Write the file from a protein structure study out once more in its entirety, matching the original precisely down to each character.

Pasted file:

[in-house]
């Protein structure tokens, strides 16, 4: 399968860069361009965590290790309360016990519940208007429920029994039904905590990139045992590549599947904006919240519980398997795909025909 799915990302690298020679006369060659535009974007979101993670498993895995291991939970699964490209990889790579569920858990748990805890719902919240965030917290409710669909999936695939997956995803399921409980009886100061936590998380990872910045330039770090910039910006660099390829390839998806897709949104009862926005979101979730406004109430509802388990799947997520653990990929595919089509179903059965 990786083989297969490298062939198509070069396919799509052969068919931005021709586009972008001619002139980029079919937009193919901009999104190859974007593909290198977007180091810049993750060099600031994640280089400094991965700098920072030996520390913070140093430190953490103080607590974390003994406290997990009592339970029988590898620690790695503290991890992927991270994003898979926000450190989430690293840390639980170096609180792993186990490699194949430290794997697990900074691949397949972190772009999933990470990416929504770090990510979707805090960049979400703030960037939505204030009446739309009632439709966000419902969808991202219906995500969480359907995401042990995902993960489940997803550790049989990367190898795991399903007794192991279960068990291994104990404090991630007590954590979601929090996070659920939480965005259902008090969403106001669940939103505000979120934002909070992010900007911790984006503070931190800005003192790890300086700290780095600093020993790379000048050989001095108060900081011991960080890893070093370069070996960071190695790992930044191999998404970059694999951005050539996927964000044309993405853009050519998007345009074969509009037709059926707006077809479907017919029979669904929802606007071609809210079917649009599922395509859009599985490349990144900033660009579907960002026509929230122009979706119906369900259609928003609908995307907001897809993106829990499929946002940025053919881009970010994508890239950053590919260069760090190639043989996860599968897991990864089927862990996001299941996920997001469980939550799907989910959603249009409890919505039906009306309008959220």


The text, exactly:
[in-house]
């Protein structure tokens, strides 16, 4: 399968860069361009965590290790309360016990519940208007429920029994039904905590990139045992590549599947904006919240519980398997795909025909 799915990302690298020679006369060659535009974007979101993670498993895995291991939970699964490209990889790579569920858990748990805890719902919240965030917290409710669909999936695939997956995803399921409980009886100061936590998380990872910045330039770090910039910006660099390829390839998806897709949104009862926005979101979730406004109430509802388990799947997520653990990929595919089509179903059965 990786083989297969490298062939198509070069396919799509052969068919931005021709586009972008001619002139980029079919937009193919901009999104190859974007593909290198977007180091810049993750060099600031994640280089400094991965700098920072030996520390913070140093430190953490103080607590974390003994406290997990009592339970029988590898620690790695503290991890992927991270994003898979926000450190989430690293840390639980170096609180792993186990490699194949430290794997697990900074691949397949972190772009999933990470990416929504770090990510979707805090960049979400703030960037939505204030009446739309009632439709966000419902969808991202219906995500969480359907995401042990995902993960489940997803550790049989990367190898795991399903007794192991279960068990291994104990404090991630007590954590979601929090996070659920939480965005259902008090969403106001669940939103505000979120934002909070992010900007911790984006503070931190800005003192790890300086700290780095600093020993790379000048050989001095108060900081011991960080890893070093370069070996960071190695790992930044191999998404970059694999951005050539996927964000044309993405853009050519998007345009074969509009037709059926707006077809479907017919029979669904929802606007071609809210079917649009599922395509859009599985490349990144900033660009579907960002026509929230122009979706119906369900259609928003609908995307907001897809993106829990499929946002940025053919881009970010994508890239950053590919260069760090190639043989996860599968897991990864089927862990996001299941996920997001469980939550799907989910959603249009409890919505039906009306309008959220």